The NFL’s been operating on the latest CBA since the 2011 season, one that saw its offseason condensed due to the lockout. The NFLPA discussed a radical option should another lockout ensue when the league and the union are involved in the next CBA negotiations, according to Jason Cole of Bleacher Report. Cole reports a few among NFLPA brass discussed for more than two years the prospect of staging an alternative league that would operate if the owners lock the players out again. Said league would be a way for players to compensate for potential missed game checks, a factor that played into the negotiations during the 2011 lockout, but Cole notes this endeavor would require a major financial commitment from an outside party to fund the effort.

Mike Florio of Pro Football Talk broached this subject this weekend, one that’s continued to see windfall sums go to NBA players. NBA salaries, which mostly come fully guaranteed, are usually a talking point for NFLers during the offseason. This week brought the likes of Otto Porter and Tim Hardaway Jr. cashing in as restricted free agents, with the Wizards matching a Nets four-year, $106.5 million offer sheet to Porter and the Hawks declining to match a Knicks four-year, $71 million sheet for Hardaway.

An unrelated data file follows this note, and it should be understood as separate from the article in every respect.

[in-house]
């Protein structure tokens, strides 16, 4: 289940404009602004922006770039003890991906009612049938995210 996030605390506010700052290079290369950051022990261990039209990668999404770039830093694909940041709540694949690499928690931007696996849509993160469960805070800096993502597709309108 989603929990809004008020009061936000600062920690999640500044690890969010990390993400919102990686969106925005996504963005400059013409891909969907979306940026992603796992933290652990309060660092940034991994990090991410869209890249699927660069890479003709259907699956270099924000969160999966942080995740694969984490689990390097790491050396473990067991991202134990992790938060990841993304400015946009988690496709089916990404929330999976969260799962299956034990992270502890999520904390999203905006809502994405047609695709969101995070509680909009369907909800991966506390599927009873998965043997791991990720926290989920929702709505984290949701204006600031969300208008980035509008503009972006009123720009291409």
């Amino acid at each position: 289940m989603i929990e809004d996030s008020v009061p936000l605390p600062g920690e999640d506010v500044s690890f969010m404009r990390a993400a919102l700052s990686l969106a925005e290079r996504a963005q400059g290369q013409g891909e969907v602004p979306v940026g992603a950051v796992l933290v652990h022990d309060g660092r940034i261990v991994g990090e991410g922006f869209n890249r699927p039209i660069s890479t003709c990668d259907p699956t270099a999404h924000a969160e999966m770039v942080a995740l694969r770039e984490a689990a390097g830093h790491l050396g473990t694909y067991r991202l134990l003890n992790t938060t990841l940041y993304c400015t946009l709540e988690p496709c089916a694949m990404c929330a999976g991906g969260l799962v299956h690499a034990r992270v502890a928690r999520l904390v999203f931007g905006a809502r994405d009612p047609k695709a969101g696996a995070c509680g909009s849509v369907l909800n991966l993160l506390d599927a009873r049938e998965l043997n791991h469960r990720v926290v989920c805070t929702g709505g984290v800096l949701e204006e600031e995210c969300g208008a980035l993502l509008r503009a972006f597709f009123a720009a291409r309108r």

Porter’s $106 million is fully guaranteed. No NFL player guaranteed to make as much as a zero-time NBA All-Star — and a player who’s served as the No. 3 scoring option on his own team — would naturally create some questions. Hardaway’s contract ensures he will make more per year than any NFL wide receiver is currently scheduled to receive.

Noting players’ fear of losing out on game checks weakened the NFLPA’s position in the 2011 negotiations, Florio writes the union needs to be planning ahead to dig in on a longer work stoppage this time. The CBA expires after the 2020 season, and the PFT writer offers that the players need to publicly pursue TV deals and stadium agreements to strengthen their stance against the owners for a better agreement on the next CBA. Greater percentages of contracts being guaranteed figures to be a key point in the ensuing negotiations.

The NBA-vs.-NFL argument has to factor in roster sizes, making NBA players’ skills inherently more valuable. But the NFL does bring in billions more in revenue. Chris Baker of the Buccaneers, who signed for three years and $15.75 million, and former Redskins teammate Terrance Knighton are among the latest to discuss the disparity between the leagues’ contracts. Neither made the point NBAers should make less, only that the NFL should pay its players more.

There is some precedent for NFL players staging outside games. The NFLPA organized two all-star games during the 1982 strike, one that wiped out seven games of the NFL season, but fewer than 10,000 fans attended each.

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